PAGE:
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Johnson & Johnson announces groundbreaking partnership to evaluate compassionate use requests of investigational medicines

Posted: 7 May 2015 |

J&J has announced a first-of-its-kind partnership that enlists a third party to review compassionate use requests made for investigational medicines…

Johnson & Johnson has announced a first-of-its-kind partnership that enlists a third party to review requests made to the Janssen Pharmaceutical Companies of Johnson & Johnson for compassionate use of its investigational medicines.

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This new approach will begin as a pilot programme focused on a single Janssen investigational medicine and, if successful, will become a model that will be applicable more broadly across Johnson & Johnson.

Janssen Research & Development, LLC, has forged this new partnership with the Division of Medical Ethics at the NYU School of Medicine to obtain independent advice, further ensuring that the evaluation of requests for investigational medicines prior to their approval by health authorities are treated in the most fair and ethical manner. 

NY will establish a Compassionate Use Advisory Committee to assess compassionate use requests

As part of this collaboration, the NYU School of Medicine will establish the Compassionate Use Advisory Committee (CompAC), an external group of 10 internationally recognised medical experts, bioethicists and patient representatives to pilot the new approach. Commencing with one of Janssen’s investigational medicines, the CompAC will make recommendations regarding individual patient requests from anywhere in the world. Investigational medicines are still in development and usually limited in supply, and the Committee’s careful consideration and recommendations based on its independent review will inform Janssen clinicians, who will make the final decision.

The FDA describes compassionate use as “a pathway for patients to gain access to investigational drugs, biologics and medical devices for serious diseases or conditions. Such investigational drugs have not yet been approved by the FDA, and they have not been proven to be safe and effective.” 

“We have a responsibility to patients and their families to ensure their well-being in everything we do,” said Amrit Ray, M.D., Chief Medical Officer for Janssen Pharmaceutical Companies of Johnson & Johnson. “By ensuring compassionate use requests for our investigational medicines are evaluated by a well-informed, external committee, we can better weigh what we know about these therapies against the patient’s condition and risk factors to make the most responsible decision for each patient.”

Janssen will direct relevant compassionate use requests to CompAC

“As we commence this new approach with an investigational medicine, Janssen will direct relevant requests to the CompAC for their evaluation, especially to help with requests that do not otherwise qualify for ongoing clinical trials or expanded access programmes,” Dr Ray said. 

If permitted by local authorities, Janssen typically establishes an expanded access programme (EAP) for investigational medicines when a favourable benefit-risk profile has been reported in a pivotal trial and there is a viable regulatory path to approval confirmed with a health authority. The EAP can potentially allow the treatment to be made available to patients living with the same serious or life-threatening condition for which the medicine was originally studied and who have exhausted other treatment options. If patients do not qualify for an EAP or an existing clinical trial, their requests will be forwarded to CompAC.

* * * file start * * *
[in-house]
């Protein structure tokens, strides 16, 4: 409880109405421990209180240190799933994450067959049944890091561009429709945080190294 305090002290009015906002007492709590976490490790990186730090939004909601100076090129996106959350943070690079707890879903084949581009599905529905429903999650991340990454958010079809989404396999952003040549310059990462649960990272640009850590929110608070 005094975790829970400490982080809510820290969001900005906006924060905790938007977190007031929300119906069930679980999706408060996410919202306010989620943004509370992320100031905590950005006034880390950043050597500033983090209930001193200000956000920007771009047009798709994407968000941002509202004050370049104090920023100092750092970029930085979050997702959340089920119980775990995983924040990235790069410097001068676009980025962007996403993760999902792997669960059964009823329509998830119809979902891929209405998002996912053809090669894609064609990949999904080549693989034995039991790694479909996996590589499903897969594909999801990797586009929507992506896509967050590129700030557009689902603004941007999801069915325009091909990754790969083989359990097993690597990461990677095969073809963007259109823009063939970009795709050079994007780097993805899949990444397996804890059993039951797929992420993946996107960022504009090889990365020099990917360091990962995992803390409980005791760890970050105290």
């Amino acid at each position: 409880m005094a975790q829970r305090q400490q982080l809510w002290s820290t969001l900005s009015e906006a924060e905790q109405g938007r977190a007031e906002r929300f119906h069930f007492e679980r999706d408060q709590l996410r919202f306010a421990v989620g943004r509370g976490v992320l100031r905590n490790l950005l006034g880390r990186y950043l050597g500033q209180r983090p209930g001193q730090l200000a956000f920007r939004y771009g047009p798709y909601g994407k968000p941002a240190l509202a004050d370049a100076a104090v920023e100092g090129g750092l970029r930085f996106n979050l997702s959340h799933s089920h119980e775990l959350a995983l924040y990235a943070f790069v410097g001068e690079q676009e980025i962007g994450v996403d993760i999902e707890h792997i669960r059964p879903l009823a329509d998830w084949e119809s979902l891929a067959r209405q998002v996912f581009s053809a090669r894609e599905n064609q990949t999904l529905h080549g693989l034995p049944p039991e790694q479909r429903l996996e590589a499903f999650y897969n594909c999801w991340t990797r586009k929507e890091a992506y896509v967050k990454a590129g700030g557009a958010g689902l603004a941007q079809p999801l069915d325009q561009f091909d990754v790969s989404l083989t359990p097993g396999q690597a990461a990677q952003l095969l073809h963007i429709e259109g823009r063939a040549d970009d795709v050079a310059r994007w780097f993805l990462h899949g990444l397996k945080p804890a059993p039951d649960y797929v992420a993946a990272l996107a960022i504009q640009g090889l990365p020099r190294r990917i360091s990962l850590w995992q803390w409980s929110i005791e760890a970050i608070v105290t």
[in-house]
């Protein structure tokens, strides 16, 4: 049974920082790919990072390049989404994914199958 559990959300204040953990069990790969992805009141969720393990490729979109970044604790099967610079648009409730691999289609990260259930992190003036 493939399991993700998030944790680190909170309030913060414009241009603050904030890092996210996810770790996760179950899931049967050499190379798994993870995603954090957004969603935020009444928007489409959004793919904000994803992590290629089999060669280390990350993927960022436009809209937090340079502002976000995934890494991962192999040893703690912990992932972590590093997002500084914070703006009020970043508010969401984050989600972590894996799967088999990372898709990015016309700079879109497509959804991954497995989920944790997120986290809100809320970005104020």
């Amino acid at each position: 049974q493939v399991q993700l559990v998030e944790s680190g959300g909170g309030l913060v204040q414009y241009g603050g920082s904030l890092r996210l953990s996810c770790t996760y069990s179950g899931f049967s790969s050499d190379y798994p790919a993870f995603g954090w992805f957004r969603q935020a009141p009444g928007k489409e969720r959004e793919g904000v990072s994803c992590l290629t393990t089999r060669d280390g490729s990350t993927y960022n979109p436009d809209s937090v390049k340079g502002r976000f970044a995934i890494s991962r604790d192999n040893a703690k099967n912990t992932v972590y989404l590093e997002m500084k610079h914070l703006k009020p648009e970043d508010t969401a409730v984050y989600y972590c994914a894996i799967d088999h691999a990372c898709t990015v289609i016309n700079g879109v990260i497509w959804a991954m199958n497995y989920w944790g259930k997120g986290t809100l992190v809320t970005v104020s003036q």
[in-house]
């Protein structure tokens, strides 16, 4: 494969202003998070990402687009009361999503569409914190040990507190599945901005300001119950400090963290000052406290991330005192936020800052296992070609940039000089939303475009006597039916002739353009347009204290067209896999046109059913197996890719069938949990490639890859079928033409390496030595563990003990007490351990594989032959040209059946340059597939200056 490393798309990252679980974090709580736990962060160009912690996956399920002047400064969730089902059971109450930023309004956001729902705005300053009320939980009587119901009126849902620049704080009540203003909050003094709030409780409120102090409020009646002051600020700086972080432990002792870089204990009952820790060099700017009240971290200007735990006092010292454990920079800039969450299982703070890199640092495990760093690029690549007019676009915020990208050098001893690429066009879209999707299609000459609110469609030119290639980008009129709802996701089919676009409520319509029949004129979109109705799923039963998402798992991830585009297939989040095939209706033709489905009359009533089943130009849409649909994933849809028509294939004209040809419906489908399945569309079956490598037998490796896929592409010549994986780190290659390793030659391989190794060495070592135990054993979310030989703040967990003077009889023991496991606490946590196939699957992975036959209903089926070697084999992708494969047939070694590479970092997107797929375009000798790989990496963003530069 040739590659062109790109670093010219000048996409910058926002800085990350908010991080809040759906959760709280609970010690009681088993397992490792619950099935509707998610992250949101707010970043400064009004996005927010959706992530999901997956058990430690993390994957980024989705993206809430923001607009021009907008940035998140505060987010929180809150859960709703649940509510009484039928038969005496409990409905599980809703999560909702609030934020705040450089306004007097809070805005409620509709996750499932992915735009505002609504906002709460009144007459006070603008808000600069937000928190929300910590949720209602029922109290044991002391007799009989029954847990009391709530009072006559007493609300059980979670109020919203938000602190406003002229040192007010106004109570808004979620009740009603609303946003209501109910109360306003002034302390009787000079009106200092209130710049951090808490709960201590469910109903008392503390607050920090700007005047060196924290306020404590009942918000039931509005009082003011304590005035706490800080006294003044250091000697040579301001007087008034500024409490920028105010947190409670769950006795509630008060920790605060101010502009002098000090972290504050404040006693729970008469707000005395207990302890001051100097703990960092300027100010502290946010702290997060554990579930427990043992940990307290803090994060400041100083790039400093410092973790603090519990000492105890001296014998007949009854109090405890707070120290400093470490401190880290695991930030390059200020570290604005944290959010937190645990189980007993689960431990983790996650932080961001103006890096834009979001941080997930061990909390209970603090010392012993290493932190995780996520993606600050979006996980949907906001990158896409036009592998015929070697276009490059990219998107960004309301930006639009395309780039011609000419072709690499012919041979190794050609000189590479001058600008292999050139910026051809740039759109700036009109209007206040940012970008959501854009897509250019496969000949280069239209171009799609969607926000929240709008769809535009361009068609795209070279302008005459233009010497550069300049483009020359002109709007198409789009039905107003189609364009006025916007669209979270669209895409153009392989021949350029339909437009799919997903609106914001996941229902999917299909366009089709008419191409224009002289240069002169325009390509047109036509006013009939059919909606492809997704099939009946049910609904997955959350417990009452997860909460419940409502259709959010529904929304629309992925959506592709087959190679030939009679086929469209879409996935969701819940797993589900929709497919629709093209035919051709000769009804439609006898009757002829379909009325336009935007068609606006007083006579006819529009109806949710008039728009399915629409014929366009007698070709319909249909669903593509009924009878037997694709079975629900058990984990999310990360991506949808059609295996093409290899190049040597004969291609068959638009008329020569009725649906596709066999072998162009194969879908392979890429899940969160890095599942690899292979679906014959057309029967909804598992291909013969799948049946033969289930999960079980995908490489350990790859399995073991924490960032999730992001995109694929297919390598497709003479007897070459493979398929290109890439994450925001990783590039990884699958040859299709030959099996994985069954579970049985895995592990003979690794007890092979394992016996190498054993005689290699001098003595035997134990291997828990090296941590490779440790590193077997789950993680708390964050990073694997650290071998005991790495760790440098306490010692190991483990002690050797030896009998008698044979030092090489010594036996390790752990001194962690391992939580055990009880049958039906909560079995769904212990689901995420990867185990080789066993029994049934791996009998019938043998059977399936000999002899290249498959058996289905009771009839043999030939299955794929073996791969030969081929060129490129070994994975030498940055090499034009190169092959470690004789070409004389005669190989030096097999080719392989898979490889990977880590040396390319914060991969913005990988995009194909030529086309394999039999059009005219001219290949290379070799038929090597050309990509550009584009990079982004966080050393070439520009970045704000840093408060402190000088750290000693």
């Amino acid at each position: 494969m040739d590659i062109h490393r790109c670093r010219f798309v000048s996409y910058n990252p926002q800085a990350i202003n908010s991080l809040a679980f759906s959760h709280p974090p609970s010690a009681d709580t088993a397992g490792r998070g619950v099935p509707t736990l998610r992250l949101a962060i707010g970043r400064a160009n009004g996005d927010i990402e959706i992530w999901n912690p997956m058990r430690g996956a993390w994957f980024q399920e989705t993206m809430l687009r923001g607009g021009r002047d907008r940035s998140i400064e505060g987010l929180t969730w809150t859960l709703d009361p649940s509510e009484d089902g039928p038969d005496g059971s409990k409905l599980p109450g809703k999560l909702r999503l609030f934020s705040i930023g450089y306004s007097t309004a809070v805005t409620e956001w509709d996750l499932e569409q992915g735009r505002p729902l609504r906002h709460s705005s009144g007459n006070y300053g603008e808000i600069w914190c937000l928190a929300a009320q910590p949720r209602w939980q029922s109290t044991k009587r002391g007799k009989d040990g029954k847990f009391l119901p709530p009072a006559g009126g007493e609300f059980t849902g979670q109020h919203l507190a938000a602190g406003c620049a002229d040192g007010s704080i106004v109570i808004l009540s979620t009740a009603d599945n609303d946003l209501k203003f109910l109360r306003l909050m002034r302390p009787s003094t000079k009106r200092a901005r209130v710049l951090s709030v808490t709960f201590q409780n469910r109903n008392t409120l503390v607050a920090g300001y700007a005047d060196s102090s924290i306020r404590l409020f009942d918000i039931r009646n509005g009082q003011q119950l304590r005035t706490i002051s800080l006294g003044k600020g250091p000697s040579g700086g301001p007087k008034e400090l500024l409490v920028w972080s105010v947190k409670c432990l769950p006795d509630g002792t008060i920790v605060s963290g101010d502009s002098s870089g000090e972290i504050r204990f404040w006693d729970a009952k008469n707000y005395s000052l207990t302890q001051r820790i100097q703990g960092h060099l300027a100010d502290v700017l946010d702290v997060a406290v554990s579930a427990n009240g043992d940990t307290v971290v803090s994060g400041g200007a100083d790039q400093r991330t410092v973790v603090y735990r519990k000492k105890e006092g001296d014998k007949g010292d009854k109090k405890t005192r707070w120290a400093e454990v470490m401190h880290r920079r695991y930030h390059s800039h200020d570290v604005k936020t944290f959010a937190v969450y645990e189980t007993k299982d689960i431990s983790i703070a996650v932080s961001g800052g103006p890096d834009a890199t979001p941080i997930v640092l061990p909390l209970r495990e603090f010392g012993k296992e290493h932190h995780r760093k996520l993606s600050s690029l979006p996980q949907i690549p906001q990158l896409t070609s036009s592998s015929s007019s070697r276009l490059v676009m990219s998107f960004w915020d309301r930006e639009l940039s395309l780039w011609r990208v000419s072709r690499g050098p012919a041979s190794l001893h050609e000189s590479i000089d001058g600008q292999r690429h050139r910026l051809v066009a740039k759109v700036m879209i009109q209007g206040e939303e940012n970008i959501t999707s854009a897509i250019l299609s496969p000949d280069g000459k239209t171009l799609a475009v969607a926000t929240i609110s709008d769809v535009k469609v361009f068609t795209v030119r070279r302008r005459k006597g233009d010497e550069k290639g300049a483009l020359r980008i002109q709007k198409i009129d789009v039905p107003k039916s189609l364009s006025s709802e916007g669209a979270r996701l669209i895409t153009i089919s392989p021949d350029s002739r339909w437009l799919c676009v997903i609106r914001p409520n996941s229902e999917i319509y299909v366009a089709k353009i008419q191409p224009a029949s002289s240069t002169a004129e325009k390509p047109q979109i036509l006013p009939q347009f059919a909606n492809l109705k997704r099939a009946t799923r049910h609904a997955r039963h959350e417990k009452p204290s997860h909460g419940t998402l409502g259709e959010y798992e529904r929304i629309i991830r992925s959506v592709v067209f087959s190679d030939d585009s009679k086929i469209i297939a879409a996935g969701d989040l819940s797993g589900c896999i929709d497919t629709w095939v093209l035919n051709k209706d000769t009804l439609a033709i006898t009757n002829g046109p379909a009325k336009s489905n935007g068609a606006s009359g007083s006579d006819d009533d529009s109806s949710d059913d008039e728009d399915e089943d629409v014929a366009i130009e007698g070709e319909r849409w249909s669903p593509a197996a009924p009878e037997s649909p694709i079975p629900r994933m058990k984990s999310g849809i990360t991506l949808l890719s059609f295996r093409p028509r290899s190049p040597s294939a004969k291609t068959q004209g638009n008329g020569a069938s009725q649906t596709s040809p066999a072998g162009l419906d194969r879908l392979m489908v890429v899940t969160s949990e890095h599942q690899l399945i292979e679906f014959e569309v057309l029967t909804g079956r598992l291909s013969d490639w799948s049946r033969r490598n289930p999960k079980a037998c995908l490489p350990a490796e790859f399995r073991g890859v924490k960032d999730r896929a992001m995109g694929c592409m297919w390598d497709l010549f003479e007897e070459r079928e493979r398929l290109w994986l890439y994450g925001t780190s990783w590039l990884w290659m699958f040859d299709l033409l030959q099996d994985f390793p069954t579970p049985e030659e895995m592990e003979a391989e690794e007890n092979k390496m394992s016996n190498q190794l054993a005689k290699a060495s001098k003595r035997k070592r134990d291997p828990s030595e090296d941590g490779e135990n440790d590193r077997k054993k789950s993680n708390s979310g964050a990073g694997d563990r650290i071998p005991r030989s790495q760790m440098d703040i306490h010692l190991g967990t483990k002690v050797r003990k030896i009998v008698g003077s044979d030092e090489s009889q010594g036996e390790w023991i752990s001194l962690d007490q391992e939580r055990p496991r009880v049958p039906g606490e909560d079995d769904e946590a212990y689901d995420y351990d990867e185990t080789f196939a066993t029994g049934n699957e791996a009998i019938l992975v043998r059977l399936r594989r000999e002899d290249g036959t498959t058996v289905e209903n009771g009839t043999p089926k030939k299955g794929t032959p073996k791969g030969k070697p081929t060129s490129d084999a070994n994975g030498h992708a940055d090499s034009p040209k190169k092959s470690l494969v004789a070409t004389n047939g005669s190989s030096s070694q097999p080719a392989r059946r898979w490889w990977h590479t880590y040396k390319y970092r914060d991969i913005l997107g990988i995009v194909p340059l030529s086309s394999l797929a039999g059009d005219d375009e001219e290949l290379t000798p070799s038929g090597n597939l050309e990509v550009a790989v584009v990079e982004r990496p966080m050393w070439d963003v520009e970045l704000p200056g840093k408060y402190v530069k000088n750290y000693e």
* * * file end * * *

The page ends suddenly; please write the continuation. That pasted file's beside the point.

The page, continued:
“Our goal is to ensure that compassionate use of specific investigational medicines still in development is guided by ethical principles, and that the selection process continues to be thorough, transparent and fair,” said CompAC Chairman Art Caplan, Ph.D., Director, Division of Medical Ethics at the NYU School of Medicine, and the Drs William F. and Virginia Connolly Mitty Professor of Bioethics. “Compassionate use decisions are incredibly challenging, and we readily acknowledge that the current allocation system remains a work in progress. This new initiative hopes to create a more robust model to help guide these decisions.”

Dr Caplan likens the CompAC to what the United Network for Organ Sharing (UNOS) has achieved with its allocation process. “We want to establish a model that will create a structured policy of allocation based on equality, need and efficacy to ensure that the utility of our scarce resources are maximized,” he said. “If successful, CompAC will serve as a model for others in industry and in government to follow.”

 “This initiative demonstrates the commitment of Johnson & Johnson to the highest ethical standards and patient-centered decisions,” said Joanne Waldstreicher, M.D., Chief Medical Officer for Johnson & Johnson. “In striving to meet the needs of desperately ill patients, we believe that an external group of ethicists, physicians and patient representatives brings the highest level of both medical and ethical input to our decision-making process.”

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